Building work started in 1891 and while it was still underway the first Head Master, W.A Knight, opened the school with 15 boys at temporary premises in ‘The Glen’ on Quaperlake Street on 6th April 1891. The new buildings (today’s Old School House) were formally opened on Prize Day, 19th April 1892.

The school later became a boys grammar school and established a reputation for academic excellence which has been its hallmark to the present day. After the 1944 Education Act the school became Voluntary Controlled, reflecting the Anglican character of its foundation, religious education and collective worship at the school being based on Christian values, derived from the Tenets of the Christian Faith.

State boarding

In 1977 the school decided to return to the original intention of the Founders by accepting girls and, in the first half of the 1980s, expanded boarding provision to become one of the largest state boarding schools in the country. At the same time, the Sixth Form expanded as a major provider of post-16 education in South Somerset. In 1991 the school assumed Grant Maintained status and in September 1999 became a Voluntary Aided School. September 2003 marked a total return to Hugh Sexey’s original concept when children from Bruton were once again able to attend their local secondary school on a daily basis.

The school crest

The school’s emblem of a two headed spread eagle is taken from the seal used by Hugh Sexey later in his life which can be seen on his memorial on Sexey’s Hospital, the Sexey’s blazers and on the school’s honours boards. The seal is a simplified form of his coat of arms. The school’s uniform uses the seal as the blazer badge, including a pair of spread eagles above a bar of Or (gold) on a field of deep red, whilst the crest used on all school stationery and branding is a modernised, minimalist interpretation of a single double headed spread eagle, inspired by those on the original Sexey’s coat of arms.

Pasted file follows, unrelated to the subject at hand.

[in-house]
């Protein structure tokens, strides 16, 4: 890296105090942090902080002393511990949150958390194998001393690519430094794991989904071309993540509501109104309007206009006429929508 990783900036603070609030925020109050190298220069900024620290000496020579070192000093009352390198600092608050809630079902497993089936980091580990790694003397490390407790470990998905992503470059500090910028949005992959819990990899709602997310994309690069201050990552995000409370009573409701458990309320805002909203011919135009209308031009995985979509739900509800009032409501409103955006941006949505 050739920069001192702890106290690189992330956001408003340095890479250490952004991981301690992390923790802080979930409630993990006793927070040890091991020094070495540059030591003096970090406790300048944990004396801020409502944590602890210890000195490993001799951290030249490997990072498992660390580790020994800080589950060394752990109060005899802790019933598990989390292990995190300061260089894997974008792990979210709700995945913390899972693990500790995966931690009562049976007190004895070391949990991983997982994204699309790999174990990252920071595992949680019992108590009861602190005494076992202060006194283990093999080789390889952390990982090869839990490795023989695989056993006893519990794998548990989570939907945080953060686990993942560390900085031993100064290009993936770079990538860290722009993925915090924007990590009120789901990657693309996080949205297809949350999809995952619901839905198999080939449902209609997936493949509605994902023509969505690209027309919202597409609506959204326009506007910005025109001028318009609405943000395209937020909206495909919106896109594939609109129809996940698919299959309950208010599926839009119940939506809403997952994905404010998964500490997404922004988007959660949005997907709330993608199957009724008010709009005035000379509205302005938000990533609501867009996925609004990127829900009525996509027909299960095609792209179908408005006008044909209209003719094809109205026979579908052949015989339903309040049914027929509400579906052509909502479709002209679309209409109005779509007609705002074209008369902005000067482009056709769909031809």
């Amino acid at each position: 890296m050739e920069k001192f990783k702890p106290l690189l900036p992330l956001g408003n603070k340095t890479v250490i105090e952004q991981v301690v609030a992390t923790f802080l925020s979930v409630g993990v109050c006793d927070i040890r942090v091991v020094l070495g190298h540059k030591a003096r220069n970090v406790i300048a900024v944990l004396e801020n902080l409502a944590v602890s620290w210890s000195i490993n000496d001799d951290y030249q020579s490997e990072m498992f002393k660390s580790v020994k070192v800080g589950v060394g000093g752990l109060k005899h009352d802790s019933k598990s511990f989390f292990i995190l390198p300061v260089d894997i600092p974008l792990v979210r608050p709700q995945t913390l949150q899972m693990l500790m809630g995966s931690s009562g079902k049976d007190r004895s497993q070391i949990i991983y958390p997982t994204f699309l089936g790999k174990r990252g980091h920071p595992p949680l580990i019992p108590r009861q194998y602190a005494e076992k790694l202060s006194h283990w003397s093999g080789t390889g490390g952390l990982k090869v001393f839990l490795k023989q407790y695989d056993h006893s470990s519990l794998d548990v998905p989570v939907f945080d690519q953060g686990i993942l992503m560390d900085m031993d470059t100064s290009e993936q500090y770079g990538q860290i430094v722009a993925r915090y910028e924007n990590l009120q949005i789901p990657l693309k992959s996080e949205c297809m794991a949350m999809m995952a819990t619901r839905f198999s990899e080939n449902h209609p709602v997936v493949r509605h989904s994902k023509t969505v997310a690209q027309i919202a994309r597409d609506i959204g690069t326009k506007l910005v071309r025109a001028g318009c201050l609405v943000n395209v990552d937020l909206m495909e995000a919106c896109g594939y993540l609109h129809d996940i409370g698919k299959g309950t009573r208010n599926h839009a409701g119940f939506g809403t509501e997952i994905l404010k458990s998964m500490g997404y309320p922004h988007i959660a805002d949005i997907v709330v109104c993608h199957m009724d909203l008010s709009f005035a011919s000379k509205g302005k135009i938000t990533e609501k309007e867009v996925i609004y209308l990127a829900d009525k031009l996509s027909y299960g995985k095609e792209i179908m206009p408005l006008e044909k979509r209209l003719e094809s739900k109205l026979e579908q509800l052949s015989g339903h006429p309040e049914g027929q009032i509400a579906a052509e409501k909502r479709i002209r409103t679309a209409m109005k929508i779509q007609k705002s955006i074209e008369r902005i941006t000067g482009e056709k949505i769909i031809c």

Traditionally the spread eagle was considered a symbol of perspicacity, courage, strength and even immortality in heraldry. Prior to notions of medieval heraldry, in Ancient Rome the symbol became synonymous with power and strength after being introduced as the heraldic animal by Consul Gaius Marius in 102BC (subsequently being used as the symbol of the Legion), whilst it has been used widely in mythology and ancient religion. In Greek civilisation it was linked to the God Zeus, by the Romans with Jupiter and by Germanic tribes with Odin. In Judeo-Christian scripture Isa (40:31) used it to symbolise those who hope in God and it is widely used in Christian art to symbolise St John the Evangelist. An heraldic eagle with its wings spread also denotes that its bearer is considered a protector of others. Sexey’s seal and crest may have included the spread eagle to symbolise the family’s Germanic heritage.

The school song

Hear mighty Lord,

Thy Sexeian’s humble cry:

Hear, mighty Lord,

Inspire with motives high.

For work and School,

For students here and past

Grant thankfulness,

And endless rest at last.

Anon, 1949